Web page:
1. Do you agree with Don that scientists often exaggerate the publication status of their work in written materials?

  2. Do you think the department acted too harshly in dismissing Don from the graduate program?

  3. Do you believe that being in ''good standing" should be a prerequisite for obtaining an advanced degree in science? If Don later applied to a graduate program at another institution, does that institution have the right to know what happened?

Suggested Citation:"Misconduct in Science." Institute of Medicine, National Academy of Sciences, and National Academy of Engineering. 1995. On Being a Scientist: Responsible Conduct in Research, Second Edition. Washington, DC: The National Academies Press. doi: 10.17226/4917.
×

investigated and adjudicated through different channels. Regulations adopted by the National Science Foundation and the Public Health Service define misconduct to include "other serious deviations from accepted research practices," in addition to falsification, fabrication, and plagiarism, leaving open the possibility that other actions could be considered misconduct in science. The problem with such language is that it could allow a scientist to be accused of misconduct for using novel or unorthodox research methods, even though such methods are sometimes needed to proceed in science. Federal officials respond by saying that this language is needed to prosecute ethical breaches that do not strictly fall into the categories of falsification, fabrication, or plagiarism and that no scientist has been accused of misconduct on the basis of using unorthodox research methods. This area of science policy is still evolving.

Another category of behaviors—including sexual or other forms of harassment, misuse of funds, gross negligence in a person's professional activities, tampering with the experiments of others or with instrumentation, and violations of government research regulations—are not necessarily associated with scientific conduct. Institutions need to discourage and respond to such behaviors. But these behaviors are subject to generally applicable legal and social penalties and should be dealt with using the same procedures that would be applied to anyone.

A CASE OF PLAGIARISM

May is a second-year graduate student preparing the written portion of her qualifying exam. She incorporates whole sentences and paragraphs verbatim from several published papers. She does not use quotation marks, but the sources are suggested by statements like "(see . . . for more details)." The faculty on the qualifying exam committee note inconsistencies in the writing styles of different paragraphs of the text and check the sources, uncovering May's plagiarism.

After discussion with the faculty, May's plagiarism is brought to the attention of the dean of the graduate school, whose responsibility it is to review such incidents. The graduate school regulations state that "plagiarism, that is, the failure in a dissertation, essay, or other written exercise to acknowledge ideas, research or language taken from others" is specifically prohibited. The dean expels May from the program with the stipulation that she can reapply for the next academic year.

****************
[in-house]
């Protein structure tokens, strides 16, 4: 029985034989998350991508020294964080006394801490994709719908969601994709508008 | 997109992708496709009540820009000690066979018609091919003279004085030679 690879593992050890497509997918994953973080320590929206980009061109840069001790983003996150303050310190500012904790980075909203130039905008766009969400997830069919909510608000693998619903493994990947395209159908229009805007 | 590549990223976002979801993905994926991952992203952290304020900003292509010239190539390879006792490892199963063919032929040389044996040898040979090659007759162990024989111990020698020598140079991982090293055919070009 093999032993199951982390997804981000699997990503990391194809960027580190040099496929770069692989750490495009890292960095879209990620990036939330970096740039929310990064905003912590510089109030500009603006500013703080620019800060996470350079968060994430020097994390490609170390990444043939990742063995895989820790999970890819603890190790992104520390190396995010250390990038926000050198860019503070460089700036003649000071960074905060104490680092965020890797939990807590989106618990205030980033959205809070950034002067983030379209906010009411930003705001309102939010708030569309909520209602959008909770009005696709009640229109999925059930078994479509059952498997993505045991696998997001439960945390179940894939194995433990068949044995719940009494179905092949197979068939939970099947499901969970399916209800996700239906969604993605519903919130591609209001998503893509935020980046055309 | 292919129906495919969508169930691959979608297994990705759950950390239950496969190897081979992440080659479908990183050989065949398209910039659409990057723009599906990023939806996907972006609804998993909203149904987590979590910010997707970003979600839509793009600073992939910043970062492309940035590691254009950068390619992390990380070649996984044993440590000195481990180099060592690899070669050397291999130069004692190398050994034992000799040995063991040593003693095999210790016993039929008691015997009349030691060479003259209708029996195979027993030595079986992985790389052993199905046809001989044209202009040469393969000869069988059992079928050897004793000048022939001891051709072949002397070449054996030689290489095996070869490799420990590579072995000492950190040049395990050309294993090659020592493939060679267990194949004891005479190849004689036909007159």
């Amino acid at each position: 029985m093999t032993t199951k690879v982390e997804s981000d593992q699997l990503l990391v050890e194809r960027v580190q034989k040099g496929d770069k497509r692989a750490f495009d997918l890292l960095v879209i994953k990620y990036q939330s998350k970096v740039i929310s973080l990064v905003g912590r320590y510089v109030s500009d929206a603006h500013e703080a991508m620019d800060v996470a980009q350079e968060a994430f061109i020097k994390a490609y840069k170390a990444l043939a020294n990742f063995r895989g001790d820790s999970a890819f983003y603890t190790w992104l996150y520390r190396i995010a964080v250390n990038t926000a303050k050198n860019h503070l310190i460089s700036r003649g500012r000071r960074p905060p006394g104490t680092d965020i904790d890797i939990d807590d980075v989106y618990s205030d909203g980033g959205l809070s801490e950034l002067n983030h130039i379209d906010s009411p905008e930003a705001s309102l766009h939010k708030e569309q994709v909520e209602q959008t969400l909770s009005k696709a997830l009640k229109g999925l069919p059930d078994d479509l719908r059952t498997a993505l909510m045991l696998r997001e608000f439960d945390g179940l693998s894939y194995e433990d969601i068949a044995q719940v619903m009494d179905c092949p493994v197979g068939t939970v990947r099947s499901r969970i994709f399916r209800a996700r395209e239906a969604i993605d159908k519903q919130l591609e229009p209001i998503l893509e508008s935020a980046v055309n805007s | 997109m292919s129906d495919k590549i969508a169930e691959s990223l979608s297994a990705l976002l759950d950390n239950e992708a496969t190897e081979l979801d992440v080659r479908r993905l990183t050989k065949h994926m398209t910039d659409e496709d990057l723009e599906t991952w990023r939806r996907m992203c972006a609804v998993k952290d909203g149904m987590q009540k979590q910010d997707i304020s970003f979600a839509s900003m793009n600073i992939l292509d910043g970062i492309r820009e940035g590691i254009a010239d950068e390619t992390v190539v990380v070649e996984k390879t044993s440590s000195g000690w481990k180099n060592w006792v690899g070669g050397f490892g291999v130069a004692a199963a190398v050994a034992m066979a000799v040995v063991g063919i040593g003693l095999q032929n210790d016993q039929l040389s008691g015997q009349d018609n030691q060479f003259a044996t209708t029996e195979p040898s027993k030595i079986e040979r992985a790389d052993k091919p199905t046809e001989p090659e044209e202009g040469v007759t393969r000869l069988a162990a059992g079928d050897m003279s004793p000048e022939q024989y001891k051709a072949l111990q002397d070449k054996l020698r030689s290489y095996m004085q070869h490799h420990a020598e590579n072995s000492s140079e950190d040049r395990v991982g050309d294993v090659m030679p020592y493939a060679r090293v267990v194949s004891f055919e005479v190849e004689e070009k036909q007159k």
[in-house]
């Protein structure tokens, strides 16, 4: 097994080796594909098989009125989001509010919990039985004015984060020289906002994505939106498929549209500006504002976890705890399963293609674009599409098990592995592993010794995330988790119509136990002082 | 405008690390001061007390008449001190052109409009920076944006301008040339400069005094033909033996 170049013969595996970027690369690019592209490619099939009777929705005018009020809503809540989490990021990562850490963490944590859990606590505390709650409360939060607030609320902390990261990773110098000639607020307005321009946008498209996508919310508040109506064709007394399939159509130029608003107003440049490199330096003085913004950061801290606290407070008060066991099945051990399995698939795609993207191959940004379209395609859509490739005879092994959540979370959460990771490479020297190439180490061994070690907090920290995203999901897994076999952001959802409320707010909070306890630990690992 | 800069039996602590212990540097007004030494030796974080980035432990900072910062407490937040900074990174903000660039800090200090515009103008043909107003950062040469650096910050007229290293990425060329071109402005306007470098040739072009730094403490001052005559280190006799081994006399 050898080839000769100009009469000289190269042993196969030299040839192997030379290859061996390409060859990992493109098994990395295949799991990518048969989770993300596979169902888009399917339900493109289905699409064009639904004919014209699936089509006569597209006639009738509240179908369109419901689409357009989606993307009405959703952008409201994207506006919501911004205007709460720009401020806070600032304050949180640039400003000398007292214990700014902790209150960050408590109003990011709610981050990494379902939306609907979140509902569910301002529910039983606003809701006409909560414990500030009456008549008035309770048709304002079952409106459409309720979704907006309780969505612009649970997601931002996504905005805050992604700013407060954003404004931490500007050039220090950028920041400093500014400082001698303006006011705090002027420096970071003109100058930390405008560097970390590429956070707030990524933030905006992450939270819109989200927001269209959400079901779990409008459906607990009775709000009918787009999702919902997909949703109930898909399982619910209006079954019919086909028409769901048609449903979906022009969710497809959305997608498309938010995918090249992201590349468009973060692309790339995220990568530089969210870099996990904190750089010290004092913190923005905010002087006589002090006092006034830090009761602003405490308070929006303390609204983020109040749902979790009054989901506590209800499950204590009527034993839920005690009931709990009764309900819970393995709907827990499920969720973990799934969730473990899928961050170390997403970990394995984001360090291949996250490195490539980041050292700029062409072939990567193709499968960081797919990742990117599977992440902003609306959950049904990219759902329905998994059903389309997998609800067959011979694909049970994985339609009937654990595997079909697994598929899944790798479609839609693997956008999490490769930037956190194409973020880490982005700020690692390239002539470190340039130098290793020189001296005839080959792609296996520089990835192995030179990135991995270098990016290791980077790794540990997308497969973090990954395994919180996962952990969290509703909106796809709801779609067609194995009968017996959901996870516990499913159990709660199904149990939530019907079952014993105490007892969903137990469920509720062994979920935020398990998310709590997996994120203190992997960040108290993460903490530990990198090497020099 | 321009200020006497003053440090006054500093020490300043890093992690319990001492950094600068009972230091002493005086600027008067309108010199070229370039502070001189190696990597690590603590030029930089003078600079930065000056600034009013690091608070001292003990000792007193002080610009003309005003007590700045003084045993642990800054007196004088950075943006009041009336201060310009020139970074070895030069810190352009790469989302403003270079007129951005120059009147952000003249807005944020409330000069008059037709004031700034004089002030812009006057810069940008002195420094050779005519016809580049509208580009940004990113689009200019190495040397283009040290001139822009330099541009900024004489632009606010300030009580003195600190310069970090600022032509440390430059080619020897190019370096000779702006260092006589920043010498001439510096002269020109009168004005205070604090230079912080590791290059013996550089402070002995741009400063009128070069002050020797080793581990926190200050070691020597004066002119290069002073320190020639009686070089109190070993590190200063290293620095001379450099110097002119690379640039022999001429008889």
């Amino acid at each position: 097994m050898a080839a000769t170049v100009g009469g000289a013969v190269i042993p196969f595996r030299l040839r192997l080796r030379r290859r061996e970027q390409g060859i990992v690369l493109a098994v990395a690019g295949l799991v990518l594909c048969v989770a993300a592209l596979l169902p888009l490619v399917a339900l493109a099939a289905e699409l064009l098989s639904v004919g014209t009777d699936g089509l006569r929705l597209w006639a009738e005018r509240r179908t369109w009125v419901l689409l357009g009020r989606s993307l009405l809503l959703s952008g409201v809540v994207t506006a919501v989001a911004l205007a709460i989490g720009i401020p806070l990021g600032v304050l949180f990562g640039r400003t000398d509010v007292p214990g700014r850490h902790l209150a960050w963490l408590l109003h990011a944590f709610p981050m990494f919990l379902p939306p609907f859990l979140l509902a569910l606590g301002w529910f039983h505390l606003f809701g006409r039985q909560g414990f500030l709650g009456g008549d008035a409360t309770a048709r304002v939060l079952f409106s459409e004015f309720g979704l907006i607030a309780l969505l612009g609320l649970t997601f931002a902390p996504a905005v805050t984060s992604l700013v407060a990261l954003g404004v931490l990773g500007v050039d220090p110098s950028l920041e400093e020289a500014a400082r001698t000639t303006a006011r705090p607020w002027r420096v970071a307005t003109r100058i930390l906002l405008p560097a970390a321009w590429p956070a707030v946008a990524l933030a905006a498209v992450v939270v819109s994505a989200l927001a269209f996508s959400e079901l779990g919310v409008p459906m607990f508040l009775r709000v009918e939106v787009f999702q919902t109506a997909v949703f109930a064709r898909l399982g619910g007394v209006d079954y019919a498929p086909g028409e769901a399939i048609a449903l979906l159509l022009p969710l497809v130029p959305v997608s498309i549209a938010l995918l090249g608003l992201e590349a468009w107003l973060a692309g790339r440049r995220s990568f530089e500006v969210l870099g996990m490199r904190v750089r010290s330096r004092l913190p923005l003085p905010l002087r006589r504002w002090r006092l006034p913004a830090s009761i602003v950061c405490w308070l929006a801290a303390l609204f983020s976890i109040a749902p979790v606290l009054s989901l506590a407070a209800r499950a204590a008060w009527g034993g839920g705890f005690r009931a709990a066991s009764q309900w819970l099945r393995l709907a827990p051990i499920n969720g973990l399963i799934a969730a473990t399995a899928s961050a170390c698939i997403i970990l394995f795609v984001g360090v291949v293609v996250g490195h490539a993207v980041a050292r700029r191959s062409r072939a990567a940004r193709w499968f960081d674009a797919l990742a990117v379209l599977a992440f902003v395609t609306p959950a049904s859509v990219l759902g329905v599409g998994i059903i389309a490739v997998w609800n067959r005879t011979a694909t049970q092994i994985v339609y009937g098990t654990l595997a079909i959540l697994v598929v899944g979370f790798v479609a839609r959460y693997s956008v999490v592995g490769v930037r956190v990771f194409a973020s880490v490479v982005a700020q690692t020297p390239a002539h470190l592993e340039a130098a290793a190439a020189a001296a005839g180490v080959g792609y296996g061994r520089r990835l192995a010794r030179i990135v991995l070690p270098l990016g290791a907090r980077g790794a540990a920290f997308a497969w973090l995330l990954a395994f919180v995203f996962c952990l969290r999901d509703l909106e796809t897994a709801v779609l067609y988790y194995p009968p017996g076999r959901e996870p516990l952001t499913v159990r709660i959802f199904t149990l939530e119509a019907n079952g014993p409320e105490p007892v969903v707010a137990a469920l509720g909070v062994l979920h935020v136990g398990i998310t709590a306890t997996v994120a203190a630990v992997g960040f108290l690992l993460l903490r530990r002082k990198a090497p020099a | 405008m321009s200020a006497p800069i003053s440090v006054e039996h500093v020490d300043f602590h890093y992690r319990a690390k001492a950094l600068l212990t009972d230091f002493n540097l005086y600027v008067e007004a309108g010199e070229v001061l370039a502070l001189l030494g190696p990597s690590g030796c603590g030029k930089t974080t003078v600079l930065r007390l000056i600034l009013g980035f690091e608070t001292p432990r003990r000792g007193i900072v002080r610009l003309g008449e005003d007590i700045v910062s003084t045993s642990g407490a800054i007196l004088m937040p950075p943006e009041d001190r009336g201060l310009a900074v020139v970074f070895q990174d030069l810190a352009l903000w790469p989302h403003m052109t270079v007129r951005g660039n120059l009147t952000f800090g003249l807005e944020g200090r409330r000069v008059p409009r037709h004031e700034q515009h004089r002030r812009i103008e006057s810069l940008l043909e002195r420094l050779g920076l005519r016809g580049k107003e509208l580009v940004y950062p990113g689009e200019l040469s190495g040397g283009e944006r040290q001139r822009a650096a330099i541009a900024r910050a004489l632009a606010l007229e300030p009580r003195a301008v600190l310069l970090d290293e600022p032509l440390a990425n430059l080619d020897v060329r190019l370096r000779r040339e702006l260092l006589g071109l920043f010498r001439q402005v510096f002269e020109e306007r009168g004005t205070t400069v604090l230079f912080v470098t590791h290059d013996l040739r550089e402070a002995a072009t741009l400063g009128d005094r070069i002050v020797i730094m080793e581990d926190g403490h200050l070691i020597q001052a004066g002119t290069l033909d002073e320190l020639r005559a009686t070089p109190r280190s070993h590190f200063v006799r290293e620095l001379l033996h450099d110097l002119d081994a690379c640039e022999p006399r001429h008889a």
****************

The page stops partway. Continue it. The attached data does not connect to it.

1. Is plagiarism like this a common practice?

  2. Are there circumstances that should have led to May's being forgiven for plagiarizing?

  3. Should May be allowed to reapply to the program?

RESPONDING TO VIOLATIONS OF ETHICAL STANDARDS

One of the most difficult situations that a researcher can encounter is to see or suspect that a colleague has violated the ethical standards of the research community. It is easy to find excuses to do nothing, but someone who has witnessed misconduct has an unmistakable obligation to act. At the most immediate level, misconduct can seriously obstruct or damage one's own research or the research of colleagues. More broadly, even a single case of misconduct can malign scientists and their institutions, result in the imposition of counterproductive regulations, and shake public confidence in the integrity of science.

To be sure, raising a concern about unethical conduct is rarely an easy thing to do. In some cases, anonymity is possible-but not always. Reprisals by the accused person and by skeptical colleagues have occurred in the past and have had serious consequences. Any allegation of misconduct is a very important charge that needs to be

Suggested Citation:"Misconduct in Science." Institute of Medicine, National Academy of Sciences, and National Academy of Engineering. 1995. On Being a Scientist: Responsible Conduct in Research, Second Edition. Washington, DC: The National Academies Press. doi: 10.17226/4917.
×
Page16
Suggested Citation:"Misconduct in Science." Institute of Medicine, National Academy of Sciences, and National Academy of Engineering. 1995. On Being a Scientist: Responsible Conduct in Research, Second Edition. Washington, DC: The National Academies Press. doi: 10.17226/4917.
×
Page17
Suggested Citation:"Misconduct in Science." Institute of Medicine, National Academy of Sciences, and National Academy of Engineering. 1995. On Being a Scientist: Responsible Conduct in Research, Second Edition. Washington, DC: The National Academies Press. doi: 10.17226/4917.
×
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Since the first edition of On Being a Scientist was published in 1989, more than 200,000 copies have been distributed to graduate and undergraduate science students. Now this well-received booklet has been updated to incorporate the important developments in science ethics of the past 6 years and includes updated examples and material from the landmark volume Responsible Science (National Academy Press, 1992).

The revision reflects feedback from readers of the original version. In response to graduate students' requests, it offers several case studies in science ethics that pose provocative and realistic scenarios of ethical dilemmas and issues.

On Being a Scientist presents penetrating discussions of the social and historical context of science, the allocation of credit for discovery, the scientist's role in society, the issues revolving around publication, and many other aspects of scientific work. The booklet explores the inevitable conflicts that arise when the black and white areas of science meet the gray areas of human values and biases.

Written in a conversational style, this booklet will be of great interest to students entering scientific research, their instructors and mentors, and anyone interested in the role of scientific discovery in society.